Saturday, 12 December 2015

Rise of the Robots

System(s): Super Nintendo, Mega Drive, Amiga, Amiga 32CD, CD-i, Game Gear, 3DO, PC, Arcade

Genre: Beat em' Up

Developer: Mirage, Data Design Interactive
Publisher: Acclaim Entertainment

Release Dates:
Worldwide - December 1994

Note: This review primarily used the Super Nintendo and Mega Drive versions.

It seems that the video games industry works in cycles. Some generations will place importance on power or graphics, like the infamous 'bit wars' of the 90's. The same could be said of this generation and last, with big budget games like Call of Duty. Often though, technological and visual superiority isn't necessary in order to make a best-selling or well-loved console or even great games. The PlayStation, PlayStation 2 and Wii are all proof of that, as well as numerous successful games that don't push the hardware and focus on fun factor or deep gameplay mechanics, such as Elite, Tetris or Pokémon.

Unfortunately, despite all the evidence that makes this obvious, many gamers, developers and publishers haven't quite gotten this point. The following review is a cautionary tale that I hope will raise awareness of the dangers of focusing on flashy graphics above everything else. That tale begins in 1994, in the run up to the release of a game called Rise of the Robots. I feel like it's my duty as a gamer who has been playing since the late 80's (barely out of nappies at the time), to pass down this story to younger generations unfamiliar with it. Experiencing games like this are almost a painful right of passage, like having your heart broken by someone you love.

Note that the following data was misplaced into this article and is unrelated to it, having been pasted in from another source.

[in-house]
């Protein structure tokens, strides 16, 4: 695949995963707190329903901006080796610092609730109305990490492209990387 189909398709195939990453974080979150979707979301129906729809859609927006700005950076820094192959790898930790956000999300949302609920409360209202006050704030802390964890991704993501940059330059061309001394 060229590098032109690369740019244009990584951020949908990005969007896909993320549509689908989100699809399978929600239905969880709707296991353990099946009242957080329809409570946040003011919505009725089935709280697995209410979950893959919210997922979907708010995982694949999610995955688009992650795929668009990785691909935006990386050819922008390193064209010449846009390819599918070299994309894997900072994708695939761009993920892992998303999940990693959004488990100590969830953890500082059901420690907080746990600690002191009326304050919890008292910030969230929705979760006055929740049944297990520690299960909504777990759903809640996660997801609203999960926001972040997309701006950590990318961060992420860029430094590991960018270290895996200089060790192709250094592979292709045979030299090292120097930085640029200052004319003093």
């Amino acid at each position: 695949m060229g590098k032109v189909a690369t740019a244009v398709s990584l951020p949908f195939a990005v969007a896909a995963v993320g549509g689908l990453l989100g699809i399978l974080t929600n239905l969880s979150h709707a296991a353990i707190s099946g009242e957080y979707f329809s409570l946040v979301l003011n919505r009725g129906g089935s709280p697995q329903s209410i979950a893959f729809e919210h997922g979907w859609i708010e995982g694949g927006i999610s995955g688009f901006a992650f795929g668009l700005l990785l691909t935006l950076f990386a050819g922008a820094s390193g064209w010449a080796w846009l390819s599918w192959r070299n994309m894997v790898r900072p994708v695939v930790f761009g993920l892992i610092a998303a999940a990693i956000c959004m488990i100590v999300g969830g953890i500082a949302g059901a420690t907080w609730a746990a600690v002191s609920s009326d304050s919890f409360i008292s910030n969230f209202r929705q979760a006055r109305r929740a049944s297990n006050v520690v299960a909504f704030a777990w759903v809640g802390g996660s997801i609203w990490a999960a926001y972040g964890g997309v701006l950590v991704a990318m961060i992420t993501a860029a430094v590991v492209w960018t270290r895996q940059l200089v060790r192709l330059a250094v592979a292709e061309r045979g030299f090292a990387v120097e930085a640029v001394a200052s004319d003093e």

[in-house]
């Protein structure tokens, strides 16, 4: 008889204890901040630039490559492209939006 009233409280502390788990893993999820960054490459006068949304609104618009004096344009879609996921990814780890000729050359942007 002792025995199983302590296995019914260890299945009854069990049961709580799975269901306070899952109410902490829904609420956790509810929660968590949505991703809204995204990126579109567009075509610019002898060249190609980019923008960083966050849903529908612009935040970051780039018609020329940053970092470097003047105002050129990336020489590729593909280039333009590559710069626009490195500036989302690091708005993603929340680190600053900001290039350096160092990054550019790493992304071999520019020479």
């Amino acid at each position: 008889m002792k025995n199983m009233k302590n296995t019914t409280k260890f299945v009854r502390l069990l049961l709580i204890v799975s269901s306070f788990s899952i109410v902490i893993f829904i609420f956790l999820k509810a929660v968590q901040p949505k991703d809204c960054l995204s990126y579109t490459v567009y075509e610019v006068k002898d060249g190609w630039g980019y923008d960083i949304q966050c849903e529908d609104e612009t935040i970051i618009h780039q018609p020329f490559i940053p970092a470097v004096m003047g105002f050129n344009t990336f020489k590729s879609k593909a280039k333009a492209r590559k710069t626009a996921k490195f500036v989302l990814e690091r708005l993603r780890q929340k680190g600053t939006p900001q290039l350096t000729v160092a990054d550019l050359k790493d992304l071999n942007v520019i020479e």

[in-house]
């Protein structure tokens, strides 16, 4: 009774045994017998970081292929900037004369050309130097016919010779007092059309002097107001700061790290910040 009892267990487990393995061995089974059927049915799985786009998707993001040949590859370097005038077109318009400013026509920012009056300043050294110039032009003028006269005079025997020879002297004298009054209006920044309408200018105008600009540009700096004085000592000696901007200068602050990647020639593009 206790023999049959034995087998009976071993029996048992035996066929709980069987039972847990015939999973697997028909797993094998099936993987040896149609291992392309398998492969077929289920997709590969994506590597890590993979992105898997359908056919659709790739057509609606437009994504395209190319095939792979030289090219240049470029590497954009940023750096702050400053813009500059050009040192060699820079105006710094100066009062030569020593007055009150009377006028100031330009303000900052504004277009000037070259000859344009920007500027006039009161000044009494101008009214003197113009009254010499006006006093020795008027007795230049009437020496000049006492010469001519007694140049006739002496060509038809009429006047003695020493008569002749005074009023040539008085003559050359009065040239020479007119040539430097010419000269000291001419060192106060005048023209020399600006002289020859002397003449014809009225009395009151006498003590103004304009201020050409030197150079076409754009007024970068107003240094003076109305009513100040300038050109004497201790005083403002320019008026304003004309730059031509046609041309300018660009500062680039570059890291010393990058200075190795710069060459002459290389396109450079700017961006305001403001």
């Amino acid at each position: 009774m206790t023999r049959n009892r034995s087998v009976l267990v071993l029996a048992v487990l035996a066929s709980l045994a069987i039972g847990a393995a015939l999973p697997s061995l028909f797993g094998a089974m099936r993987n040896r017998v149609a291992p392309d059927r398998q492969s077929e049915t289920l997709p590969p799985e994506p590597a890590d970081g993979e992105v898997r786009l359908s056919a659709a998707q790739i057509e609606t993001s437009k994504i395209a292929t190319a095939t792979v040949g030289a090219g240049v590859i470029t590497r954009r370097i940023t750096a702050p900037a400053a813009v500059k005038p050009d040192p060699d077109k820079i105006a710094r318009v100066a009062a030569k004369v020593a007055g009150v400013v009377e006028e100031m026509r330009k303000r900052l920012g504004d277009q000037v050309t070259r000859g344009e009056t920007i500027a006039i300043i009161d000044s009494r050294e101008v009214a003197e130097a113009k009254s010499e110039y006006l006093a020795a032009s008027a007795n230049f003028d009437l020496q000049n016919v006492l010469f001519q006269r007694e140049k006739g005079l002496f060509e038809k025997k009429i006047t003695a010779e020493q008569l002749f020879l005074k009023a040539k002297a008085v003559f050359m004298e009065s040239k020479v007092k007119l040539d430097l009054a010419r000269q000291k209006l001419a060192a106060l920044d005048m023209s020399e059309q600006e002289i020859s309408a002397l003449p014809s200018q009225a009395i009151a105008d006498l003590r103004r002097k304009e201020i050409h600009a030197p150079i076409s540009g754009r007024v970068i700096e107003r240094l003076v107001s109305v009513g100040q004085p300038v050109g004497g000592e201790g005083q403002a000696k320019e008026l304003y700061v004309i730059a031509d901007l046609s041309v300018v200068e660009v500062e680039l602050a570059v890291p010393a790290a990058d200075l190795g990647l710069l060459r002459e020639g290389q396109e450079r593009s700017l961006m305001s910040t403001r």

Ah 1994. Such exciting times. Sega was no longer keeping up the transparent marketing façade that they did what 'Nintendon't'. The Super NES was beginning to show its' quality with games like Donkey Kong Country. New CD technology and Full Motion Video were being touted as the next biggest thing and there were still multiple console competitors selling a few million consoles rather than just two electronics titans dominating. Arcades were still around, although entering their final years. Something else, arriving that year that made 94' so exciting was a 2D tournament fighter showcasing extremely pretty 3D character models. If you opened a gaming magazine in 94' there was a good chance you got swept up in the hype hurricane created by Rise of the Robots. And a destructive hurricane it was.